Instead of tackling these challenges one house at a time, the innovative Trent Basin housing development in Nottingham shows how to solve them simultaneously for whole neighbourhood 'energy bubbles', using three key principles.
The first principle is: 'reduce, reduce, reduce'.
At Trent Basin, the first two phases comprise 76 homes with the 'fabric-first' approach, which ensures that energy is not lost through the building fabric or that it can be freely harnessed by letting the sun shine through well orientated windows. Informing and empowering occupants can also make a huge difference. Residents have access to a range of data from their individual power circuits via their smart heating to their communal Supervisory Control and Data Acquisition (SCADA) system, all accessed via a smart speaker.
The data is also accessible via individual energy reports, which enable friendly competitions with the neighbours – if they choose to reveal their usage. In addition to saving one household £20 a month on their electricity bill, this fosters community spirit, which led to a community library, community recycling hub and community assault course being set up.
The second principle is: 'generate energy locally and use it locally'.
Electricity is like any other commodity. Transporting it and processing it adds inefficiencies. So the more we generate locally, the more efficient the system. At Trent Basin, community owned solar panels, battery storage and enabling infrastructure were installed at construction, keeping capital costs low and shifting renewables from the opt-in to the opt-out choice, making it more accessible to all. Providing shared access to this locally generated electricity, or storing it for peak-time use, also makes the community more resilient to network issues.
The third principle is: 'be flexible'.
Electricity has a short shelf-life. It needs to be consumed as it is being generated, yet it is sold at a relatively fixed price to users. At Trent Basin, we are working with innovative suppliers to offer time-based pricing, which can change up to every 30 minutes. The Trent Basin ESCO (Energy Service Company) has secured an Ofgem derogation – a supervised relaxation of the rules – allowing it to combine utility bills with 'behind-the-meter' bills, i.e. where the ESCO sells solar electricity directly to customers, bypassing the grid meter. Revenues flow back into the community, making the scheme even more enticing to customers and democratising the energy system.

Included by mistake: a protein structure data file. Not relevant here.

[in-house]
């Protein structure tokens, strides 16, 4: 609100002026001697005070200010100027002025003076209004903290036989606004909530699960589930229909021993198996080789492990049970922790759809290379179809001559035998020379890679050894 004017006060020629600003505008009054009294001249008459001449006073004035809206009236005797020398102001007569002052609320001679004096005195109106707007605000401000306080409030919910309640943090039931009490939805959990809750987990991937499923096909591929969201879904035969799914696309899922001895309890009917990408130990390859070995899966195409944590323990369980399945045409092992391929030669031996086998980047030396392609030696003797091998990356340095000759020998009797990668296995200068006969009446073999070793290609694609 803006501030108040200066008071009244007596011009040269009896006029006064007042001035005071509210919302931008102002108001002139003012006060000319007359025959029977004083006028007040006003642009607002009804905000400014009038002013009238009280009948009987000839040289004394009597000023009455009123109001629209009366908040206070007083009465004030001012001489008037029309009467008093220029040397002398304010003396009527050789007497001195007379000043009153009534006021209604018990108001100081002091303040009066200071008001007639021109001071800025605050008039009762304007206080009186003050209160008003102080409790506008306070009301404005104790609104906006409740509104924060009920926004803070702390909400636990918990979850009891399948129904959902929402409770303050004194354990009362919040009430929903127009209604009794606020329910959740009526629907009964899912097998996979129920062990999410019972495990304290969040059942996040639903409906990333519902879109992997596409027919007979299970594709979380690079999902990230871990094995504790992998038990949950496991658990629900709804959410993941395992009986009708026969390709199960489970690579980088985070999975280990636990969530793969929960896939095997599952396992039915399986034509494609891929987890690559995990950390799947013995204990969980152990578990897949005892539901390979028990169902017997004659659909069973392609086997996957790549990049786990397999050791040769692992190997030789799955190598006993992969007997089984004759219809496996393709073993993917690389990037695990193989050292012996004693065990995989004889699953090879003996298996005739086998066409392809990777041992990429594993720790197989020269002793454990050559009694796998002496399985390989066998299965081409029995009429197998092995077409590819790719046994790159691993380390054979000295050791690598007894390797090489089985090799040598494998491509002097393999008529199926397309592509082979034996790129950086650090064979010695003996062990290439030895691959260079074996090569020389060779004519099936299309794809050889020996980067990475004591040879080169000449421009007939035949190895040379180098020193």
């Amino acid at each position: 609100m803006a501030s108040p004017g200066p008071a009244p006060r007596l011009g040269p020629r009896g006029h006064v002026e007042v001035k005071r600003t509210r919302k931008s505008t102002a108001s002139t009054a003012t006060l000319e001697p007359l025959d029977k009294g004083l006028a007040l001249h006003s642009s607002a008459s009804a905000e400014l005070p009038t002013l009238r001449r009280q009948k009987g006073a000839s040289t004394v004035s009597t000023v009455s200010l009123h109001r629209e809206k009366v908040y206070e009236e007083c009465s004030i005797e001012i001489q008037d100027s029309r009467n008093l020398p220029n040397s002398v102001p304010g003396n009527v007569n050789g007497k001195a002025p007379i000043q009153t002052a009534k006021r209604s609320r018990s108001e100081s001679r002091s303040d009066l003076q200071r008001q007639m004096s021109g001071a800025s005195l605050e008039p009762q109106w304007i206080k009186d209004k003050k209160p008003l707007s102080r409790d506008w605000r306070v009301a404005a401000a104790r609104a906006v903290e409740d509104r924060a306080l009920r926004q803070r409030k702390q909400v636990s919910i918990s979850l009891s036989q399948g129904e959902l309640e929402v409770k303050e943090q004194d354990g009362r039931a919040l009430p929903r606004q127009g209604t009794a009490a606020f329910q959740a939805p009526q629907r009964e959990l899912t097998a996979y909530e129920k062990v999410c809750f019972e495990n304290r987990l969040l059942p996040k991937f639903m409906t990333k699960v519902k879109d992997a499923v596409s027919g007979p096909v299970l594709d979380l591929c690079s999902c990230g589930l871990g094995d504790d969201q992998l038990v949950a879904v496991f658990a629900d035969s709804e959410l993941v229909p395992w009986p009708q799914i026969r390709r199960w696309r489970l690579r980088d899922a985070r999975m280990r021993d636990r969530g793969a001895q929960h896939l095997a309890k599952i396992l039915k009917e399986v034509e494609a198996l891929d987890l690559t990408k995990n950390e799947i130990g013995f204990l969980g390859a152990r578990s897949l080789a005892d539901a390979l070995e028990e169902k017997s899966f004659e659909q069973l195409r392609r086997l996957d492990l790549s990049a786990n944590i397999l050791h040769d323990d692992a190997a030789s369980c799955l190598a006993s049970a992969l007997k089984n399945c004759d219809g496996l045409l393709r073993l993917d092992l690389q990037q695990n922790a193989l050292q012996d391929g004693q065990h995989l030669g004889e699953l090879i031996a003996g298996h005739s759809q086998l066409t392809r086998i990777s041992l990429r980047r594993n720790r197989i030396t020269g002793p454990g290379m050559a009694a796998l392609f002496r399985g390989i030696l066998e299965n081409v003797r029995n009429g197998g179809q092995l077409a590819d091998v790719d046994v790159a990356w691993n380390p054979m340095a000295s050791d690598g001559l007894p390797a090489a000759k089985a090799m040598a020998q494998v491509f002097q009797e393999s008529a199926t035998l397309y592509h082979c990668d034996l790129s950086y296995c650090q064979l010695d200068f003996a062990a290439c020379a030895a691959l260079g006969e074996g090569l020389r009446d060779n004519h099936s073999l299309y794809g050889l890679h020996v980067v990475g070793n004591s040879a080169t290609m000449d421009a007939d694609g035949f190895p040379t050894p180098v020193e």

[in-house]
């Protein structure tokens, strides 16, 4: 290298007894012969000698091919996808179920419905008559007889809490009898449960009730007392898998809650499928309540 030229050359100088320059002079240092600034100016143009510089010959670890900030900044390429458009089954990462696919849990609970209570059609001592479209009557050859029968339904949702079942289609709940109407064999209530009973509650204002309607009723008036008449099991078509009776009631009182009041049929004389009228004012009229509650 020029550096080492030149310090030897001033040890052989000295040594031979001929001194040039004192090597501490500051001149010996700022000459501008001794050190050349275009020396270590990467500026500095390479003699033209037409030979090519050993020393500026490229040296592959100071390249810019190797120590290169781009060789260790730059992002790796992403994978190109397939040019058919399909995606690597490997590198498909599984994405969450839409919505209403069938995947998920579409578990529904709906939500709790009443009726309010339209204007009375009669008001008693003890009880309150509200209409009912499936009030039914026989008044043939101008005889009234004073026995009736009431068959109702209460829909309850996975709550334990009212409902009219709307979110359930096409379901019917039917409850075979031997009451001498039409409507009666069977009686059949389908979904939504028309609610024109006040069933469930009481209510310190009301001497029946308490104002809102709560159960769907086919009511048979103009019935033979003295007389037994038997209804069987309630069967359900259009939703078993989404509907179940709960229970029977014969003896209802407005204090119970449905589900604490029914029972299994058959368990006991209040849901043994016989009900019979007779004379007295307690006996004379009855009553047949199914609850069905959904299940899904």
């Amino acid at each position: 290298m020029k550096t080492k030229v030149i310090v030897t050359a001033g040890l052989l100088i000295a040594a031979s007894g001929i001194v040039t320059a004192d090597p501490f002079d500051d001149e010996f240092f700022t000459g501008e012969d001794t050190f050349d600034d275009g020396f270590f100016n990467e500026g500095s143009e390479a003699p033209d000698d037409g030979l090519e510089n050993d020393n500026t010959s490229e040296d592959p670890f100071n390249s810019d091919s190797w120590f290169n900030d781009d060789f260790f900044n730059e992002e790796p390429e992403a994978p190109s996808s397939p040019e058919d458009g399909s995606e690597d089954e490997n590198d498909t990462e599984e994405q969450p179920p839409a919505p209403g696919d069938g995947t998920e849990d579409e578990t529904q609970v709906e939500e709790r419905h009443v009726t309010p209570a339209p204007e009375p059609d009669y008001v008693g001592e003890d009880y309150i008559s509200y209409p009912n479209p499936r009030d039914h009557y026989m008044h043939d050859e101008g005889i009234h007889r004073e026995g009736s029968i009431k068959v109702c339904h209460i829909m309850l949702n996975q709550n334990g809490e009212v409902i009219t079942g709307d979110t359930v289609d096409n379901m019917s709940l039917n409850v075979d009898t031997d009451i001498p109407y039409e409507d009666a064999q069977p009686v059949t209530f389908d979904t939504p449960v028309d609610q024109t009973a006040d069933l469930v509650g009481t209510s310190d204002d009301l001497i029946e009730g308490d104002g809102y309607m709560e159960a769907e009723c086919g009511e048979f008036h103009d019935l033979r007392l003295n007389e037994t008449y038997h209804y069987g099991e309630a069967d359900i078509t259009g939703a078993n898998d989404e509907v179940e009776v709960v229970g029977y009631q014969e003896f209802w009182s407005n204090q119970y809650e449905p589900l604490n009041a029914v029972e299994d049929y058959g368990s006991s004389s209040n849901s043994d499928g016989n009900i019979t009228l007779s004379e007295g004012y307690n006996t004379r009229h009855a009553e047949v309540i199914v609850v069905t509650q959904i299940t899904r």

Trent Basin has demonstrated how to come together as a local community and make change. Now, as a global community, we need to follow suit; because buildings don't use energy, people do.
As a community energy scheme, the success of this project was dependent on the ability to engage the local community and secure their active buy-in and participation. A number of methods and engagement tools were employed to do this, including website and social media channels, an online platform, a physical community energy hub where meetings and workshops were held, an interactive virtual 3D energy model, monthly energy reports, and in-home smart voice-controlled and visual technologies. The project also engaged extensively with other stakeholders, such as the developer / estate agents (to inform prospective participants about the scheme at the time of purchasing the property) and the residents association (to get independent advice and engagement options).
Evaluation of these engagement mechanisms yielded a number of useful learning points for similar schemes.
Evidence showed that engagement with the scheme was effective at improving residents' awareness of energy issues, but also that they became more involved with decision making in their community and took part in community-based activities more often.
By understanding community energy consumption, energy schemes like Trent Basin can more effectively manage a smart local energy system and ensure that these systems are resilient and adaptable for future demands and constraints.
The engagement strategy integrated tools that facilitated discussion, visualisation and interaction. This allowed for timely delivery of information to participants but also enabled them to understand and take an active role in the scheme.
It was important to allow flexibility in ways to access the scheme; for instance, some residents preferred face to face interaction at times.
The project also offers learning points from implementing the energy systems side, for example: early engagement with DNO (distribution network operator) to understand constraints; early engagement with suppliers / contractors to ensure feasibility; early engagement with developers, so energy systems and monitoring equipment can be installed during construction (which reduces overall costs and disruption); and foreseeing any ethics/GDPR issues and ensure contracts can accommodate these.
Battery usage (kWh of energy used to support the grid).
Household electrical consumption.
Household gas consumption.
Self-consumption ratio of renewables within individual buildings and as a community.
Household bill reduction.
Flexible energy provision.